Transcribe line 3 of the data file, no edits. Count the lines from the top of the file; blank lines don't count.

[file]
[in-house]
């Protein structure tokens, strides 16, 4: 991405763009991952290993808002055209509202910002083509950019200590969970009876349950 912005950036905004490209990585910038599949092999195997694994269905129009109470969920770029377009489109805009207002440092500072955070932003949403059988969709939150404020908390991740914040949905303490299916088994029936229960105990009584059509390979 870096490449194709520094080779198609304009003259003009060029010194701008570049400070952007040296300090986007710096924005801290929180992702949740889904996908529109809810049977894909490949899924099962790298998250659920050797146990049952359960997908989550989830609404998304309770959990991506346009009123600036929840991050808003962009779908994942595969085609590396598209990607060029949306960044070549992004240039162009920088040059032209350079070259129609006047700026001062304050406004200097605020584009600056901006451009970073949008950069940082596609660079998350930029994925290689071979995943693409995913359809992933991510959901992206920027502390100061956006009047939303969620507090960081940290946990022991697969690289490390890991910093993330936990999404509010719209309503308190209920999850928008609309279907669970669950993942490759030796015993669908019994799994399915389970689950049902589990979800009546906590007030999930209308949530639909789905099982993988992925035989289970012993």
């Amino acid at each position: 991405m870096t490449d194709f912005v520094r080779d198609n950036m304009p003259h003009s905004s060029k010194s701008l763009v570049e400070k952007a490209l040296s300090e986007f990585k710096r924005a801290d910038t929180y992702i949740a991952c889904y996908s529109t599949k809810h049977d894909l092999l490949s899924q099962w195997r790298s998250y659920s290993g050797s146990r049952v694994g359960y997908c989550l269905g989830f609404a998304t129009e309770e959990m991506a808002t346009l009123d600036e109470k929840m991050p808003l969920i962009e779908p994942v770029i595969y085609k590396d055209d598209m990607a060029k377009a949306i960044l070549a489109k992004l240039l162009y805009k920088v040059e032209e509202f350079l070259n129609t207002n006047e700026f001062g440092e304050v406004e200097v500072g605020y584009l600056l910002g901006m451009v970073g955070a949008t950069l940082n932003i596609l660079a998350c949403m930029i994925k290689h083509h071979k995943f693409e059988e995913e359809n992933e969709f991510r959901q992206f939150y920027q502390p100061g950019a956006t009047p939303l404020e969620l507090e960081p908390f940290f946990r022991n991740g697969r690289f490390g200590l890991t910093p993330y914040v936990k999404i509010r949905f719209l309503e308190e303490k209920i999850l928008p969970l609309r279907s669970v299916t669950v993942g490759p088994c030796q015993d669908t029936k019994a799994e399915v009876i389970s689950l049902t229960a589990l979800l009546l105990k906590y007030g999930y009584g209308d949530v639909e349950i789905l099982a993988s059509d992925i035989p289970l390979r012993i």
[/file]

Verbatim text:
């Amino acid at each position: 991405m870096t490449d194709f912005v520094r080779d198609n950036m304009p003259h003009s905004s060029k010194s701008l763009v570049e400070k952007a490209l040296s300090e986007f990585k710096r924005a801290d910038t929180y992702i949740a991952c889904y996908s529109t599949k809810h049977d894909l092999l490949s899924q099962w195997r790298s998250y659920s290993g050797s146990r049952v694994g359960y997908c989550l269905g989830f609404a998304t129009e309770e959990m991506a808002t346009l009123d600036e109470k929840m991050p808003l969920i962009e779908p994942v770029i595969y085609k590396d055209d598209m990607a060029k377009a949306i960044l070549a489109k992004l240039l162009y805009k920088v040059e032209e509202f350079l070259n129609t207002n006047e700026f001062g440092e304050v406004e200097v500072g605020y584009l600056l910002g901006m451009v970073g955070a949008t950069l940082n932003i596609l660079a998350c949403m930029i994925k290689h083509h071979k995943f693409e059988e995913e359809n992933e969709f991510r959901q992206f939150y920027q502390p100061g950019a956006t009047p939303l404020e969620l507090e960081p908390f940290f946990r022991n991740g697969r690289f490390g200590l890991t910093p993330y914040v936990k999404i509010r949905f719209l309503e308190e303490k209920i999850l928008p969970l609309r279907s669970v299916t669950v993942g490759p088994c030796q015993d669908t029936k019994a799994e399915v009876i389970s689950l049902t229960a589990l979800l009546l105990k906590y007030g999930y009584g209308d949530v639909e349950i789905l099982a993988s059509d992925i035989p289970l390979r012993i």